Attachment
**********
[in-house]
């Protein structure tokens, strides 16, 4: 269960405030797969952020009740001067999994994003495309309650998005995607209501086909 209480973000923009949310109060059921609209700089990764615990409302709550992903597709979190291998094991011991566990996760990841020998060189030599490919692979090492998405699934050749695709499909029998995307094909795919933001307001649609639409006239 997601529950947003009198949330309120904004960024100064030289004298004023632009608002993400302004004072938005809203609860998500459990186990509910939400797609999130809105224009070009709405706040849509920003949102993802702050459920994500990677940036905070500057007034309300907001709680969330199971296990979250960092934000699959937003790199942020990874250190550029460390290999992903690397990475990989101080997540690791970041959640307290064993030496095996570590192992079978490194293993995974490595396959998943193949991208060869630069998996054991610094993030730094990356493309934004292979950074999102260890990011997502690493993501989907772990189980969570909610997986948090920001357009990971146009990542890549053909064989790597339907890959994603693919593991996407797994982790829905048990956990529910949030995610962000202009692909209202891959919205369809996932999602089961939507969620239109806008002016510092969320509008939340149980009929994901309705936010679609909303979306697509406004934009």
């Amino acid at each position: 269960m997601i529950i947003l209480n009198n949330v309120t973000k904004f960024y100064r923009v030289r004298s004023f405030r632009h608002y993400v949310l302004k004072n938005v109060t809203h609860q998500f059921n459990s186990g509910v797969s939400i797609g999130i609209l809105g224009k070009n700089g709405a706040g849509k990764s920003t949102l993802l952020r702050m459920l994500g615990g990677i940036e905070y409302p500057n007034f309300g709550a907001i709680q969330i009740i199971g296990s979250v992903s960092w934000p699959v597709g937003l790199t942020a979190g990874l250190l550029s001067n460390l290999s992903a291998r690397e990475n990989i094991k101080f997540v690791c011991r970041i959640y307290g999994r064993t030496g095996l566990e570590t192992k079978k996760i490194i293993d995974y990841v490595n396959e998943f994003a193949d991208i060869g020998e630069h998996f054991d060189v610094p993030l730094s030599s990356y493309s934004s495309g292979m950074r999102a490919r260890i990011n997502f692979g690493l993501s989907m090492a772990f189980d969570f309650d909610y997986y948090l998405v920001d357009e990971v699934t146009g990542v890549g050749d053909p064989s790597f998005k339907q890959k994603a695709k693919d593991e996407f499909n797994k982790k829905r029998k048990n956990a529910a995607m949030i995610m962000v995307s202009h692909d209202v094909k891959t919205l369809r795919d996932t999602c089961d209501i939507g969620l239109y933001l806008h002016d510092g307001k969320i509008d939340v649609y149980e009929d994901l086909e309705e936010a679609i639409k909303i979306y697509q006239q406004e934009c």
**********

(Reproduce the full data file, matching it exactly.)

[in-house]
């Protein structure tokens, strides 16, 4: 269960405030797969952020009740001067999994994003495309309650998005995607209501086909 209480973000923009949310109060059921609209700089990764615990409302709550992903597709979190291998094991011991566990996760990841020998060189030599490919692979090492998405699934050749695709499909029998995307094909795919933001307001649609639409006239 997601529950947003009198949330309120904004960024100064030289004298004023632009608002993400302004004072938005809203609860998500459990186990509910939400797609999130809105224009070009709405706040849509920003949102993802702050459920994500990677940036905070500057007034309300907001709680969330199971296990979250960092934000699959937003790199942020990874250190550029460390290999992903690397990475990989101080997540690791970041959640307290064993030496095996570590192992079978490194293993995974490595396959998943193949991208060869630069998996054991610094993030730094990356493309934004292979950074999102260890990011997502690493993501989907772990189980969570909610997986948090920001357009990971146009990542890549053909064989790597339907890959994603693919593991996407797994982790829905048990956990529910949030995610962000202009692909209202891959919205369809996932999602089961939507969620239109806008002016510092969320509008939340149980009929994901309705936010679609909303979306697509406004934009």
């Amino acid at each position: 269960m997601i529950i947003l209480n009198n949330v309120t973000k904004f960024y100064r923009v030289r004298s004023f405030r632009h608002y993400v949310l302004k004072n938005v109060t809203h609860q998500f059921n459990s186990g509910v797969s939400i797609g999130i609209l809105g224009k070009n700089g709405a706040g849509k990764s920003t949102l993802l952020r702050m459920l994500g615990g990677i940036e905070y409302p500057n007034f309300g709550a907001i709680q969330i009740i199971g296990s979250v992903s960092w934000p699959v597709g937003l790199t942020a979190g990874l250190l550029s001067n460390l290999s992903a291998r690397e990475n990989i094991k101080f997540v690791c011991r970041i959640y307290g999994r064993t030496g095996l566990e570590t192992k079978k996760i490194i293993d995974y990841v490595n396959e998943f994003a193949d991208i060869g020998e630069h998996f054991d060189v610094p993030l730094s030599s990356y493309s934004s495309g292979m950074r999102a490919r260890i990011n997502f692979g690493l993501s989907m090492a772990f189980d969570f309650d909610y997986y948090l998405v920001d357009e990971v699934t146009g990542v890549g050749d053909p064989s790597f998005k339907q890959k994603a695709k693919d593991e996407f499909n797994k982790k829905r029998k048990n956990a529910a995607m949030i995610m962000v995307s202009h692909d209202v094909k891959t919205l369809r795919d996932t999602c089961d209501i939507g969620l239109y933001l806008h002016d510092g307001k969320i509008d939340v649609y149980e009929d994901l086909e309705e936010a679609i639409k909303i979306y697509q006239q406004e934009c």